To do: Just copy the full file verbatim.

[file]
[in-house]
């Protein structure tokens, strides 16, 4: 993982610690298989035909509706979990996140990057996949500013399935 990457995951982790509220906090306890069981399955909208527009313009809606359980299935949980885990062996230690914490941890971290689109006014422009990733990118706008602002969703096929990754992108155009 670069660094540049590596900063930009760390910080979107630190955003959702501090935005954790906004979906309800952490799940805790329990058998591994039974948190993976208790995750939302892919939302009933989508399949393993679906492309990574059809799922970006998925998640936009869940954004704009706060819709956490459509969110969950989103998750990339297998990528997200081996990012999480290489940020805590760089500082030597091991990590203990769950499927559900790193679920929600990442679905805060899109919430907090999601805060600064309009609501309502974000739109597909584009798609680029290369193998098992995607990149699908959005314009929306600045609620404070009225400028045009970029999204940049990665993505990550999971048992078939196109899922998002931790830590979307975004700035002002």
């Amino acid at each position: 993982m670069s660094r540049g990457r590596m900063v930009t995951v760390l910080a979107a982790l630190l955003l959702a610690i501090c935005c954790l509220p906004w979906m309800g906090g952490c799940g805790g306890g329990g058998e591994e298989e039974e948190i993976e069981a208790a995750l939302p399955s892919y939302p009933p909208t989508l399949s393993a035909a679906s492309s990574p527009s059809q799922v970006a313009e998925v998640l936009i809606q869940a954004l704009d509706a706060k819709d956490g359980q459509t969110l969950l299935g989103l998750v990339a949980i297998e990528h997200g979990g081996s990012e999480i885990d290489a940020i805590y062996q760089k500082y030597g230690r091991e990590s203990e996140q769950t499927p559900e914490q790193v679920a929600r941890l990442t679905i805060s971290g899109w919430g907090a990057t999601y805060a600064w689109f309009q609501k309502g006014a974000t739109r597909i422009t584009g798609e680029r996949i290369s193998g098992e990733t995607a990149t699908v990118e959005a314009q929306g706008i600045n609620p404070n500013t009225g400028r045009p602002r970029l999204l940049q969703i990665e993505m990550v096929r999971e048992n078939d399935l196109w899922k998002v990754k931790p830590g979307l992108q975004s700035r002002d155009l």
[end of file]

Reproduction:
[in-house]
């Protein structure tokens, strides 16, 4: 993982610690298989035909509706979990996140990057996949500013399935 990457995951982790509220906090306890069981399955909208527009313009809606359980299935949980885990062996230690914490941890971290689109006014422009990733990118706008602002969703096929990754992108155009 670069660094540049590596900063930009760390910080979107630190955003959702501090935005954790906004979906309800952490799940805790329990058998591994039974948190993976208790995750939302892919939302009933989508399949393993679906492309990574059809799922970006998925998640936009869940954004704009706060819709956490459509969110969950989103998750990339297998990528997200081996990012999480290489940020805590760089500082030597091991990590203990769950499927559900790193679920929600990442679905805060899109919430907090999601805060600064309009609501309502974000739109597909584009798609680029290369193998098992995607990149699908959005314009929306600045609620404070009225400028045009970029999204940049990665993505990550999971048992078939196109899922998002931790830590979307975004700035002002």
């Amino acid at each position: 993982m670069s660094r540049g990457r590596m900063v930009t995951v760390l910080a979107a982790l630190l955003l959702a610690i501090c935005c954790l509220p906004w979906m309800g906090g952490c799940g805790g306890g329990g058998e591994e298989e039974e948190i993976e069981a208790a995750l939302p399955s892919y939302p009933p909208t989508l399949s393993a035909a679906s492309s990574p527009s059809q799922v970006a313009e998925v998640l936009i809606q869940a954004l704009d509706a706060k819709d956490g359980q459509t969110l969950l299935g989103l998750v990339a949980i297998e990528h997200g979990g081996s990012e999480i885990d290489a940020i805590y062996q760089k500082y030597g230690r091991e990590s203990e996140q769950t499927p559900e914490q790193v679920a929600r941890l990442t679905i805060s971290g899109w919430g907090a990057t999601y805060a600064w689109f309009q609501k309502g006014a974000t739109r597909i422009t584009g798609e680029r996949i290369s193998g098992e990733t995607a990149t699908v990118e959005a314009q929306g706008i600045n609620p404070n500013t009225g400028r045009p602002r970029l999204l940049q969703i990665e993505m990550v096929r999971e048992n078939d399935l196109w899922k998002v990754k931790p830590g979307l992108q975004s700035r002002d155009l």